Old leather boots and big tin buckets

I fell in love with an old leather boot a few years back. She was brown and worn, with a fox red trim around the top and spots worn from weather and wear over three decades. She shook when she moved and sometimes needed a break on a long, hot day, but when you needed

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I fell in love with an old leather boot a few years back.

She was brown and worn, with a fox red trim around the top and spots worn from weather and wear over three decades. She shook when she moved and sometimes needed a break on a long, hot day, but when you needed her in a pinch, she never once proved a let down.

Sexy and a little bit dirty, that old brown boot was our 1978 Champaign edition Volkswagen Bus. I assure you, the title is prettier than the vehicle, but I have never lived a more beautiful way.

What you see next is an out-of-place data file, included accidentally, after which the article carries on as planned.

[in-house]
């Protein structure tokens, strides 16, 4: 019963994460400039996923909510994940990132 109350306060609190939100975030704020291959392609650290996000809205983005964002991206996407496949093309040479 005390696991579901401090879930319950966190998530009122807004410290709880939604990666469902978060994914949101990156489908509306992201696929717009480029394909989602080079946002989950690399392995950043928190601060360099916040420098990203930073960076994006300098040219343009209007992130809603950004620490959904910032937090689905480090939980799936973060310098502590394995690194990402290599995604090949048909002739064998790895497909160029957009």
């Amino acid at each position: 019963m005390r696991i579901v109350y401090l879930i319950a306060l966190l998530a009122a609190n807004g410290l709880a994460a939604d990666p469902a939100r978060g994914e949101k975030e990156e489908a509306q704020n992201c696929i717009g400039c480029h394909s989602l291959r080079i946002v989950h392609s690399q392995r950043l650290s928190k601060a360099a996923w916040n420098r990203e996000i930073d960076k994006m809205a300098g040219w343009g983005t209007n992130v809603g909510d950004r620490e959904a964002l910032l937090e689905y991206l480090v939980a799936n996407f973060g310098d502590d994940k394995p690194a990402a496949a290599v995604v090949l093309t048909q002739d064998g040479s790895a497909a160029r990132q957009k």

Years came to pass and one child turned into three, young lovers became a family of six (including our not quite yet “granny”, Nanny). It was time to evolve if we wanted to continue on down the road.

So we purchased a big ol’ pile of tin bucket. Looking back, we could have bought a newer, shinier one. One that didn’t have quite so many holes. One not so tarnished by the stains of time and travel.

But in the end, the boat I loved was a bucket.

And that’s how I see her, our ’76 Sovereign of the Road. She’s more than an Airstream, so much more than a travel trailer. She’s cozy, like hot chocolate on a snow day, and strong, like whisky in a morning coffee. She is our little bucket, floating on down the road without power of her own, holding tight us and ours, assuring that upon arrival, we’ll have a place to call safe and a house to make home.

As long as we give her the proper amount of loving care, that is. Just like a boot needs a willing foot to trudge onward, every bucket can tip, but none do with a constant helping hand.